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Glass tubes are mainly cylindrical hollow-wares. Their special shape combined with the huge variety of glass types (like borosilicate, flint, aluminosilicate, soda lime, lead or quartz glass), allows the use of glass tubing in many applications. For example, laboratory glassware, lighting applications, solar thermal systems and pharmaceutical packaging to name the largest.[1]

In the past, scientists constructed their own laboratory apparatus prior to the ubiquity of interchangeable ground glass joints. Today, commercially available parts connected by ground glass joints are preferred; where specialized glassware are required, they are made to measure using commercially available glass tubes by specialist glassblowers. For example, a Schlenk line is made of two large glass tubes, connected by stopcocks and smaller glass tubes, which are further connected to plastic hoses.

Industrial Relevance

Compared to other materials like plastics the importance of cylindrical half-finished products in glass is high. Main reasons are the difficulty associated with 3-d forming of glass in general. In order to create hollow objects from glass the cylinder shape is a natural starting material.

Cylindrical glass tubes have:

• the lowest surface area and most compact design

• highest mechanical strength against pressure and impact

• automated further processing due to symmetry. [2]

Compared to moulded glass where the process of tube drawing achieves:

• better optical clarity

• more homogeneous distribution of wall thickness

• higher precision or volume and geometry in general


Until the 19th century glass tubes were exclusively produced by mouth blowing, thus discontinuously manufactured from a batch or a glass melt. In 1912, E. Danner (Libbey Glass Company) developed the first continuous tube drawing process in the US, which works in horizontal direction. In 1918 he received a patent. In 1929 a vertical drawing process was developed by L. Sanches-Vello in France.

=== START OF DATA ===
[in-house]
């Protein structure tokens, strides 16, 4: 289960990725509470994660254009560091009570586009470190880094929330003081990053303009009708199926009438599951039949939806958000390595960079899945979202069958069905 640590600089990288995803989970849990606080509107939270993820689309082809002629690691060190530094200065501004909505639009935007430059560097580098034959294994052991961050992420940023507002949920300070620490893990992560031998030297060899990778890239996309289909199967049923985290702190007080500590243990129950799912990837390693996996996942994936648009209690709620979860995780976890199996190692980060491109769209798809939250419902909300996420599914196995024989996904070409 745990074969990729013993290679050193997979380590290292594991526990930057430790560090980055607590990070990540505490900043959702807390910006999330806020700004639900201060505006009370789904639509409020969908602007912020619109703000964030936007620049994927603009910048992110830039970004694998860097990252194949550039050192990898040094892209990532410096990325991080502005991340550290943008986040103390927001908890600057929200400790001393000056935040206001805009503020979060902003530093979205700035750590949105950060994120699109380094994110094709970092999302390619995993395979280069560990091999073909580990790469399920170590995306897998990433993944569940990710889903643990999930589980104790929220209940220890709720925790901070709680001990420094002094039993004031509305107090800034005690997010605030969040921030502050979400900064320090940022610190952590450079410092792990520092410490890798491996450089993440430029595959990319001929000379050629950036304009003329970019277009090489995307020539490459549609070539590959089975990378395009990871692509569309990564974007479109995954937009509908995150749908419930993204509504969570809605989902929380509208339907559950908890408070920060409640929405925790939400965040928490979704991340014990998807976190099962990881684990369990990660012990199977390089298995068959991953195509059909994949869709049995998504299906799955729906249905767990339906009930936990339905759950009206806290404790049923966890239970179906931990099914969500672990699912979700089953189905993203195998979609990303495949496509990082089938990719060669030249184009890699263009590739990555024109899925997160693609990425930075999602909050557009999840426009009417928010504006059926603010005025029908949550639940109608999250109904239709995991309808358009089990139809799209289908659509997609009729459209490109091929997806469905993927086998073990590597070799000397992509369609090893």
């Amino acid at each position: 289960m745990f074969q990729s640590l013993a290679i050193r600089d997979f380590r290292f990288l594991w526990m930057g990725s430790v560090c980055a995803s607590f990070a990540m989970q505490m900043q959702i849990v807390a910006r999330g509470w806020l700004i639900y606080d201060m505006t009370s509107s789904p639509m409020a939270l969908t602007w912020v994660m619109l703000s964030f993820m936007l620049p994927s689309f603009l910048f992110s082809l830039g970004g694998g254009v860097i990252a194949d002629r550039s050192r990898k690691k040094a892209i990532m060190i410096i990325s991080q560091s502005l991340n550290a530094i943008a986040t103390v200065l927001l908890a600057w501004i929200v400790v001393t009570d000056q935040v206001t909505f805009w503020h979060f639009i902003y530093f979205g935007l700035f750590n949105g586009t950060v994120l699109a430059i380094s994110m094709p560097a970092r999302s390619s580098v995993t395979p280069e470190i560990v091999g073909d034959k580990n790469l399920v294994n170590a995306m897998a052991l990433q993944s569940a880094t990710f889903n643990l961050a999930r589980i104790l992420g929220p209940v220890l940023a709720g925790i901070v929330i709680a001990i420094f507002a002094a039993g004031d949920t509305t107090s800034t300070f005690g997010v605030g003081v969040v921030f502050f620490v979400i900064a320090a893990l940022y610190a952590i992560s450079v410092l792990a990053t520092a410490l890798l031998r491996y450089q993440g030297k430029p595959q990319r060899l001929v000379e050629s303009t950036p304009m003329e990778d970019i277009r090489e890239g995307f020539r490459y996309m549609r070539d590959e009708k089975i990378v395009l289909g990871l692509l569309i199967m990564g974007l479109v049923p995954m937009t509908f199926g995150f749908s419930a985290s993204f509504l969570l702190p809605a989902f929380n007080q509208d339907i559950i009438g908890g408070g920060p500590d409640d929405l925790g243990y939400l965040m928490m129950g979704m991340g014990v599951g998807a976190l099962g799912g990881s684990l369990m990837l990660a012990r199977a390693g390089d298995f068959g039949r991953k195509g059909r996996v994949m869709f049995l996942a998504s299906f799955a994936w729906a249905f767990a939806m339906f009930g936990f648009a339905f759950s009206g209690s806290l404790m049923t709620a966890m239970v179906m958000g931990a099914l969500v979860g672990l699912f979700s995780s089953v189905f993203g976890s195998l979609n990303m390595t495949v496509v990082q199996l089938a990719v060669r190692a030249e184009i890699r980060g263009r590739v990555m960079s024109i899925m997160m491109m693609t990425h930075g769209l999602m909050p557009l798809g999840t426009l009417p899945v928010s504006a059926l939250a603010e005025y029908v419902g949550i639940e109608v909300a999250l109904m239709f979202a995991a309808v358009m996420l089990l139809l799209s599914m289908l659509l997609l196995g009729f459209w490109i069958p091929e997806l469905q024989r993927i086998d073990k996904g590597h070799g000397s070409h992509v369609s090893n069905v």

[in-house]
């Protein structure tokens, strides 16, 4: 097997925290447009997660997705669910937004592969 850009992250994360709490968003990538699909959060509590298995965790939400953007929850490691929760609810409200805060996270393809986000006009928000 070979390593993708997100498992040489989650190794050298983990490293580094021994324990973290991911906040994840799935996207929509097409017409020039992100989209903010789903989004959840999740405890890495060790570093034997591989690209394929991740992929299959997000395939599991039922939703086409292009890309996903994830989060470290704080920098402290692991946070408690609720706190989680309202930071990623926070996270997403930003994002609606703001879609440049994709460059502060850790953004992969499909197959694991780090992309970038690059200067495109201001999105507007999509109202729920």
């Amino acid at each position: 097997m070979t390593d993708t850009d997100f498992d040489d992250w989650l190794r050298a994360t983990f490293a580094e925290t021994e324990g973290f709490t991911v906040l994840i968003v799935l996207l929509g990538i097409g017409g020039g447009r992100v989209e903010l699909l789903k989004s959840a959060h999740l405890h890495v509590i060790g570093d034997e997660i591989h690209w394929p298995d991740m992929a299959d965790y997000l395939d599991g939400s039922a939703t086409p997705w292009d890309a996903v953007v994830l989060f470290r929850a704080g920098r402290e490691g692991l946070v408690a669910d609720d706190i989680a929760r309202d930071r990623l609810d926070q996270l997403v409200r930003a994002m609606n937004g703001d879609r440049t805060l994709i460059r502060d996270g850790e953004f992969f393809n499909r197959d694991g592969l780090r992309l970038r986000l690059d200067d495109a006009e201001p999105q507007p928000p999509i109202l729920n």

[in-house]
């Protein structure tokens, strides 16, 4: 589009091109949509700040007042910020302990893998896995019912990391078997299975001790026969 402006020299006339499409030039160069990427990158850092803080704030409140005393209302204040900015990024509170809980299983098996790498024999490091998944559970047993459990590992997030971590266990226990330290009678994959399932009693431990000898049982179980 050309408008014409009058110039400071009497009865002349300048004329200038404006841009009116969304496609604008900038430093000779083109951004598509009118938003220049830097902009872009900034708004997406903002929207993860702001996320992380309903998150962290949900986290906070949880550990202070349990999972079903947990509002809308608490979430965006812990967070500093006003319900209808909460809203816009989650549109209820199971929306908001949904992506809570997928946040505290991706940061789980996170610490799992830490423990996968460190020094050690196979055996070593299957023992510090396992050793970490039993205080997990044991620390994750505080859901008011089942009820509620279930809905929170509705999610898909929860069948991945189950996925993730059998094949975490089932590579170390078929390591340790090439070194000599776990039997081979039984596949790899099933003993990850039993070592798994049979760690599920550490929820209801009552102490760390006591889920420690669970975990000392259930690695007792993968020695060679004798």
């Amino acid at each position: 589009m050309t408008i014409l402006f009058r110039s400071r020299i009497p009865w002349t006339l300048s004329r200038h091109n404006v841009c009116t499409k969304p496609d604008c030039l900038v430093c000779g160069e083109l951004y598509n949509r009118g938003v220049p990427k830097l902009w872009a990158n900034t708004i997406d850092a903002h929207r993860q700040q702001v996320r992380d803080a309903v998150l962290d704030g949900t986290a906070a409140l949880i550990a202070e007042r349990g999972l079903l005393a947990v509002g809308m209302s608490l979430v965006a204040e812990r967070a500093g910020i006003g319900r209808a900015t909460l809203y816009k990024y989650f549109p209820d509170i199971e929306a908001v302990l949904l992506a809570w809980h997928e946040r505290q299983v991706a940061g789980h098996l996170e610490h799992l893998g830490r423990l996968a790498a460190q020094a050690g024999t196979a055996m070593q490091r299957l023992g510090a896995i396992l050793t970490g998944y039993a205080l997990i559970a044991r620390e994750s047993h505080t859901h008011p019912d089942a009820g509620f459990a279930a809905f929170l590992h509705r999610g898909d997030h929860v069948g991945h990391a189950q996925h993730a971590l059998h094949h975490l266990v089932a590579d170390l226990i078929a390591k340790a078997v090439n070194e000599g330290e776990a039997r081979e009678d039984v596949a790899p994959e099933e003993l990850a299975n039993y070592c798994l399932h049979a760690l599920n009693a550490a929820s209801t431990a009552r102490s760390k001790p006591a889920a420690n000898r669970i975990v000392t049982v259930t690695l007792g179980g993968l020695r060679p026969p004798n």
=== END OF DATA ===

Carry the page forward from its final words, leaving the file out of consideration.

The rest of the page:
Manufacturing Process

Glass tubes are produced in various types of glass and in diameters ranging from a few millimeters to several centimeters. In most production processes, an "infinitely long" glass tube is drawn directly from the melt, from which approximately 1.5 m long pieces are chopped off after passing a roller track up to the drawing machine.

Production line for vertical tube drawing, right hand: glass tube in free sag, roller track, drawing machine and take-off device, packaging

The three common methods differ regarding the drawing direction:

Drawing direction horizontal

Danner process

Cut through a Danner-tube drawing - blue: rotating Danner pipe with engine and blow-air connection, orange: liquid glass and drawing direction
Danner drawing-muffle in the VEB glass factory Weißwasser

In the Danner process, the molten glass runs from the feeder as a belt onto an obliquely downwardly inclined, rotating ceramic hollow cylinder, the Danner pipe. Through the hollow pipe, compressed air is blown to prevent the glass tube from collapsing. At the tip of the pipe the so-called drawing onion is formed, from which the glass tube is drawn off in the free sag on a horizontal pulling line.

If the drawing speed is kept constantly, an increase in the blow pressure causes larger diameters and smaller wall thicknesses;

With this method, tube diameters between 2 and 60 mm can be realized:

Vello process

Cut through a Vello tube - blue: mandrel with blown air connection, orange: liquid glass and drawing direction

In the Vello process, the glass runs through an annular opening from the bottom of the feeder. This opening is formed between the round outlet nozzle of the feeder and a height-adjustable hollow needle (also a mandrel). Here, the tube is "inflated" with compressed air as well. The glass tube which initially emerges in the vertical direction is then deflected into the horizontal position in the free sag.

The nozzle mandrel is adjusted off the center of the drawing nozzle in order to produce a constant wall thicknesses after bending.